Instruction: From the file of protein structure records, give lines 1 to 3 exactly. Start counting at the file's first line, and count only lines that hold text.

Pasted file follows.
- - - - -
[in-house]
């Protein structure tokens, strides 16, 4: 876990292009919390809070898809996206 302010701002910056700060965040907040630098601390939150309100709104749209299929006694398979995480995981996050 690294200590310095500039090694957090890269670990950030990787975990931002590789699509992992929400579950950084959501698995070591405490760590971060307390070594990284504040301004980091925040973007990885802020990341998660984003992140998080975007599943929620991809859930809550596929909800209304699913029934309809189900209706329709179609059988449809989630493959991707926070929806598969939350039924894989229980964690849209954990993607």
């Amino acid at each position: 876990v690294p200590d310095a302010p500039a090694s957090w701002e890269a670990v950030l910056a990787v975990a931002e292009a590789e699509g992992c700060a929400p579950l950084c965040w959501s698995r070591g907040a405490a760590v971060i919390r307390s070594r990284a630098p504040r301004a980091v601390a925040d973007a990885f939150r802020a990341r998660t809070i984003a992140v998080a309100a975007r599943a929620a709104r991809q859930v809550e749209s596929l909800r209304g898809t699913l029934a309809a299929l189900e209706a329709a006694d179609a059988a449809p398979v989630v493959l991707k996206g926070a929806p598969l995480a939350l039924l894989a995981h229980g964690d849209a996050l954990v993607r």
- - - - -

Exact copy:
[in-house]
């Protein structure tokens, strides 16, 4: 876990292009919390809070898809996206 302010701002910056700060965040907040630098601390939150309100709104749209299929006694398979995480995981996050 690294200590310095500039090694957090890269670990950030990787975990931002590789699509992992929400579950950084959501698995070591405490760590971060307390070594990284504040301004980091925040973007990885802020990341998660984003992140998080975007599943929620991809859930809550596929909800209304699913029934309809189900209706329709179609059988449809989630493959991707926070929806598969939350039924894989229980964690849209954990993607």
């Amino acid at each position: 876990v690294p200590d310095a302010p500039a090694s957090w701002e890269a670990v950030l910056a990787v975990a931002e292009a590789e699509g992992c700060a929400p579950l950084c965040w959501s698995r070591g907040a405490a760590v971060i919390r307390s070594r990284a630098p504040r301004a980091v601390a925040d973007a990885f939150r802020a990341r998660t809070i984003a992140v998080a309100a975007r599943a929620a709104r991809q859930v809550e749209s596929l909800r209304g898809t699913l029934a309809a299929l189900e209706a329709a006694d179609a059988a449809p398979v989630v493959l991707k996206g926070a929806p598969l995480a939350l039924l894989a995981h229980g964690d849209a996050l954990v993607r």